The town fiestas in Menorca over the summer all revolve around the Menorcan tradition of dressage featuring the purebred Menorcan horses which are the strongest unique symbol of the island’s history and culture. The fiestas are an opportunity for Menorcans to celebrate their town and island in the name of the saint that represents that town, with traditional food and drink, songs, flags, costumes, events and religious ceremonies.
Here is a brief guide to the main traditions you will find at each of the fiestas.
The Horses and their Riders
Most but not all are purebred Menorcan horses, all are trained for dressage in the traditional Menorcan way. Both the breeding and training of the horses is a tradition that has been upheld on the island for generations and there are many equestrian schools and stables dedicated to excellence in this area. There are also horse riding stables on the island offering excursions to visitors and most riders come from farming families where preparation and care for the horses is a shared family activity. The horses are trained all year round not just for the fiestas but often for horse shows both for demonstration and competition. For the fiestas the horses are dressed with ribbons and a mirrored disc on their bridle and tail, and the riders in traditional black and white suits with a hat. The most important aspect of the fiesta is to respect the horses and their riders and ensure a safe passage for them through the towns.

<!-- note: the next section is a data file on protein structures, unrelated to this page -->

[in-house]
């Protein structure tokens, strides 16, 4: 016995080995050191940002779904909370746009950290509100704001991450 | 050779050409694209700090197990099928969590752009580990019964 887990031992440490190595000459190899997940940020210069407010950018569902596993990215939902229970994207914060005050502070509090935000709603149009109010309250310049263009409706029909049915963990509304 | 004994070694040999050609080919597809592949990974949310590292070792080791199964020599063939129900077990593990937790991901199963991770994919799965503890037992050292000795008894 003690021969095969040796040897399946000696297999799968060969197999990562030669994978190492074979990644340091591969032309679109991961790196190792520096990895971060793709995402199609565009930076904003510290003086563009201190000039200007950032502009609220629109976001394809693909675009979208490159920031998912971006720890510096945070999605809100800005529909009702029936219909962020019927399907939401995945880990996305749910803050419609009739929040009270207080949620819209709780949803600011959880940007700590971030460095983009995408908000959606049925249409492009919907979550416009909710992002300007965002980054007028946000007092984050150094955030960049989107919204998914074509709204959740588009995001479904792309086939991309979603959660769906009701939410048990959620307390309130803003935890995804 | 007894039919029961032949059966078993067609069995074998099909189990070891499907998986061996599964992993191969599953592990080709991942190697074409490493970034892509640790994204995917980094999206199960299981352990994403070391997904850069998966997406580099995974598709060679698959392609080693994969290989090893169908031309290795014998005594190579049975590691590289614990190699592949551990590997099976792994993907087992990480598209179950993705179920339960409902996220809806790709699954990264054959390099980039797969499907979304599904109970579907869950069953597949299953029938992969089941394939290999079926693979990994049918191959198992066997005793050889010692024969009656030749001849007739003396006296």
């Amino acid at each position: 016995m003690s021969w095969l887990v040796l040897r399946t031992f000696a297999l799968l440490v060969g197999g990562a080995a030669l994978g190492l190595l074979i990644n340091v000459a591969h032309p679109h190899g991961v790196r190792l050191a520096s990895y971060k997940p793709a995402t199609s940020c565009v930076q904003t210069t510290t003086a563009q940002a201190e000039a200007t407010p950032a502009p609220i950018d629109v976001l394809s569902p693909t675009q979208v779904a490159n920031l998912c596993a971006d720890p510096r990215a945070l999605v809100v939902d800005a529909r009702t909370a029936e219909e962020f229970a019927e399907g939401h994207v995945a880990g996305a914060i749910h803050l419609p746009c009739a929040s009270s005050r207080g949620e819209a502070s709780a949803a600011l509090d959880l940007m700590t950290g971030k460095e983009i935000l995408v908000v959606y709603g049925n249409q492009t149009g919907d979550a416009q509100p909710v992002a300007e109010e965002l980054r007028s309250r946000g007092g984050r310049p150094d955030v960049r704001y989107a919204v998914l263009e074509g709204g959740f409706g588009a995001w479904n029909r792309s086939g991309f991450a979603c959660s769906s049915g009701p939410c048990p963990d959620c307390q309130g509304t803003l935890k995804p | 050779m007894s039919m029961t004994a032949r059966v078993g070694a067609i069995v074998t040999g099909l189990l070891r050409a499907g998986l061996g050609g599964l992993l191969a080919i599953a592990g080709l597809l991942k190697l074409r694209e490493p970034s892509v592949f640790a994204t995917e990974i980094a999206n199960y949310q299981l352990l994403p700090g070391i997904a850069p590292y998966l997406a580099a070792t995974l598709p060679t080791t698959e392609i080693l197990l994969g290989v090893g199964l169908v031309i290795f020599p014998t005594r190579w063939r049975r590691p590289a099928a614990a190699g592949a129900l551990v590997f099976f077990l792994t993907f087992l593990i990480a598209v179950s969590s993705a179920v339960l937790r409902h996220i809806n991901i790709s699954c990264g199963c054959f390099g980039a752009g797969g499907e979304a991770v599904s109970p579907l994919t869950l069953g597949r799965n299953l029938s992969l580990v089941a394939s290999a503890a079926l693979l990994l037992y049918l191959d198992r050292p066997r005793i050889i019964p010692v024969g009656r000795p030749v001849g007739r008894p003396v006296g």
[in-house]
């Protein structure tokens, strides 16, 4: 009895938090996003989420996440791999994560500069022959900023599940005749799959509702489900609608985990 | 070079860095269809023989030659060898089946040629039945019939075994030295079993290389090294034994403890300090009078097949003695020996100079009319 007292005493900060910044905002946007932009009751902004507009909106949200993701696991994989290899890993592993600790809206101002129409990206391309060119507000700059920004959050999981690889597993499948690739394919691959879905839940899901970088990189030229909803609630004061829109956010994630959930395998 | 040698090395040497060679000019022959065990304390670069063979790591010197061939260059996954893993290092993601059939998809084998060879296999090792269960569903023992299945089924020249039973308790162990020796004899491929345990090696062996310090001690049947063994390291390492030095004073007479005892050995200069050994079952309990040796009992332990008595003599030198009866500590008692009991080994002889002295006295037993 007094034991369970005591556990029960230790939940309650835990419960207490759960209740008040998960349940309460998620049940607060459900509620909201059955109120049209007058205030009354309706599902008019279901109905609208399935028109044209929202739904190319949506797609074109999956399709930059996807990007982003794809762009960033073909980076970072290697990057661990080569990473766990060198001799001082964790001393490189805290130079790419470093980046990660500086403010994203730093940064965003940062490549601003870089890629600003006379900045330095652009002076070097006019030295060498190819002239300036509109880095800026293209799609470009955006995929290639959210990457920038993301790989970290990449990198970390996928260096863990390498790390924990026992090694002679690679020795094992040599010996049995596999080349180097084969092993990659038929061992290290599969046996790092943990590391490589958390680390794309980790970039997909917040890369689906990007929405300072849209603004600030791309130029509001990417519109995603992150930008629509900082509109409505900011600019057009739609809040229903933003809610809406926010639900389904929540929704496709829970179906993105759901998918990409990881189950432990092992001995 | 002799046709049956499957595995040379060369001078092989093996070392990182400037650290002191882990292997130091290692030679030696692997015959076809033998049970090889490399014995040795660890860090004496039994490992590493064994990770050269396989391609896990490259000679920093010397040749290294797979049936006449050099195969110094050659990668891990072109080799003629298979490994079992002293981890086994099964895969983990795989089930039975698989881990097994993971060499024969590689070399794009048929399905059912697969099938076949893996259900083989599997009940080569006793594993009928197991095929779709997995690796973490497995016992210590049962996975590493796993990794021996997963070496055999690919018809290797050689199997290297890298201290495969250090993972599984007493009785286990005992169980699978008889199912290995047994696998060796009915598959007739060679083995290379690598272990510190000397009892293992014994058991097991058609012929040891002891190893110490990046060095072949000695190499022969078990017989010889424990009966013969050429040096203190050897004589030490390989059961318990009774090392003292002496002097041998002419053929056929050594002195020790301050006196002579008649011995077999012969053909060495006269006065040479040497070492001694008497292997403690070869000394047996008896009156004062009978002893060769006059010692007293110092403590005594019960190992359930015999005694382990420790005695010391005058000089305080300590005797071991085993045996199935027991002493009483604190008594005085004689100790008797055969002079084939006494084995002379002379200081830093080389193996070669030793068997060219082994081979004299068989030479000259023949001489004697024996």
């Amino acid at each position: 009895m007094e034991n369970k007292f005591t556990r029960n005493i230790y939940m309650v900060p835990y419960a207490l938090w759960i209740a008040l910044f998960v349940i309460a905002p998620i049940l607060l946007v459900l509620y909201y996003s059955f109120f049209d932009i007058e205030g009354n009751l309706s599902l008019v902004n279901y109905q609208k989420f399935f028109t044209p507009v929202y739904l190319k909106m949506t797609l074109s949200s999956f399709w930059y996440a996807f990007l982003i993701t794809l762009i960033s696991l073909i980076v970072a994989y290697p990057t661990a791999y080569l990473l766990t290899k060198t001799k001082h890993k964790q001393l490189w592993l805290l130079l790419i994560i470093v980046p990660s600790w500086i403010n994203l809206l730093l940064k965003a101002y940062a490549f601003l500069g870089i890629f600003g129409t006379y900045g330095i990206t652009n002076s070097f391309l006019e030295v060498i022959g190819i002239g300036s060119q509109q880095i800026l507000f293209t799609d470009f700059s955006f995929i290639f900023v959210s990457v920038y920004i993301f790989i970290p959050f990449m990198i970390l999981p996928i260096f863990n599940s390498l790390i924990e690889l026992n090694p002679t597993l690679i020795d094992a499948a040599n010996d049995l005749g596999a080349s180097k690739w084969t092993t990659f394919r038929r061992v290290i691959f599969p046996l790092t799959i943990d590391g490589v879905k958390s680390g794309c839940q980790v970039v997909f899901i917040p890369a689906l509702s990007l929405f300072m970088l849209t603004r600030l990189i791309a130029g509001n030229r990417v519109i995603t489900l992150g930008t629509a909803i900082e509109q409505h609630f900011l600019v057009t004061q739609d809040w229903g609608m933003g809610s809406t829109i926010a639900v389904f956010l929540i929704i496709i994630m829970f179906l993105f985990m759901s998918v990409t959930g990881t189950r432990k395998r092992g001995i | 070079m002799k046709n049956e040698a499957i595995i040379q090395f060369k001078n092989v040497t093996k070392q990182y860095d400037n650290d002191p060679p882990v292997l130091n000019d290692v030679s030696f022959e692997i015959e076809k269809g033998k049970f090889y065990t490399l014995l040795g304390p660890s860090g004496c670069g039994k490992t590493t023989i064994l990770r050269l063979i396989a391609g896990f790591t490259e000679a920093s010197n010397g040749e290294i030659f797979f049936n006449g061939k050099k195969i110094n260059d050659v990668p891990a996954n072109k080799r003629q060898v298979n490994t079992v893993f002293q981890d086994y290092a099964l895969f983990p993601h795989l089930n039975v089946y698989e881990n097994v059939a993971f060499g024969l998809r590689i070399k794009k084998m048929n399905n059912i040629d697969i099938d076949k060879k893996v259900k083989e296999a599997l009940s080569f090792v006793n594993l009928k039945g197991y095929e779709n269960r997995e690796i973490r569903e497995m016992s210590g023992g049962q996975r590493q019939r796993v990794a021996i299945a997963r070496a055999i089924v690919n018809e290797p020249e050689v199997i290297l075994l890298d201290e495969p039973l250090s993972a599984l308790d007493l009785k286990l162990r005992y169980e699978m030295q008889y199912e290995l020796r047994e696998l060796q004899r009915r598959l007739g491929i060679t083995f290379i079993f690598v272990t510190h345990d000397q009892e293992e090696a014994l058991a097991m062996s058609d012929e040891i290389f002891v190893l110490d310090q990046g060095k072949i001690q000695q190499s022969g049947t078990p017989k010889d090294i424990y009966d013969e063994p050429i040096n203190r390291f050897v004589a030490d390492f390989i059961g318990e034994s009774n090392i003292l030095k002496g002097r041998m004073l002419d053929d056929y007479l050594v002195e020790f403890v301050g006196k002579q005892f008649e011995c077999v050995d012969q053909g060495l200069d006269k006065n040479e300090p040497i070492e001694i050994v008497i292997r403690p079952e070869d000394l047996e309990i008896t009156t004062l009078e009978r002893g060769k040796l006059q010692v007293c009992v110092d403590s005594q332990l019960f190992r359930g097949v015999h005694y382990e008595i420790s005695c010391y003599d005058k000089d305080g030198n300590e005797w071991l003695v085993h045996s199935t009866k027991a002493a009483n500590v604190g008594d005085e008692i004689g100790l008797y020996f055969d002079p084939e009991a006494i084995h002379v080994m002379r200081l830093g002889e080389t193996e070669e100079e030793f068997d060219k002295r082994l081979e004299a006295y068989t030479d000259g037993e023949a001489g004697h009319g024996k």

The amount of horse riders varies from town to town, as does the rules regarding who may participate as a rider, however there is also a group of leaders for the riders who preside over the celebrations and ensure their safe and fun conclusion. These riders are called Caixers and each have their function, the group is called Junta de Caixers.
Flags and Music
Each town has a chosen flag bearer amongst the horse riders who carries the flag for the fiestas on horseback for the duration of the celebrations. This flag bearer is usually at the head of the parade of horses behind the Fabioler which is the name for the leader of the parade who plays the wooden flute and drum. The flag for each of the fiestas is hung from many houses in the town the week before the fiesta and also appears on most promotional material and souvenirs.
The other constant is the involvement of the brass band for each town, so prominent that it wouldn’t be a fiesta without them. The band plays the joyful fiesta tunes that call everyone to dance and sing in the streets. Without a doubt one of the best bits is the band and their renditions of the fiesta music Pura Alegría– Pure Joy.
Fiesta Food & Drink
It wouldn’t be a Menorcan fiesta without the Menorcan Gin and lemon ice cold in small cups, hot chocolate and traditional Menorcan cured meats and baked treats. Sounds like an odd combination, but whist you are chasing around after the horses, pausing to take in the atmosphere and catching up with friends and family on the streets there isn’t much time for a sit down meal.
You do tend to lose count of how many Ginets little gins & lemons you drink that are washed down with a pastisset biscuit or sobrasada sandwich. Known as Pomada everywhere but Ciutadella where they call the same drink gin amb limonada, its refreshing and often too easy to drink!
Don’t forget to drink water and take some time out to rest in the shade!
Ceremonies and traditions
The first whitsle and drum Primer Toc, collecting the horses in order round the town Es Replec, the parade that consists of the line of horses and the laps around town Sa Qualcada y Es Caragol, the horses raising on the back legs and jumping Un bot, the mass to celebrate the saint Sa Missa, the official morning or afternoon tea Sa Beguda.… you get the idea. The only question is which of these is going on at what time of the day and where!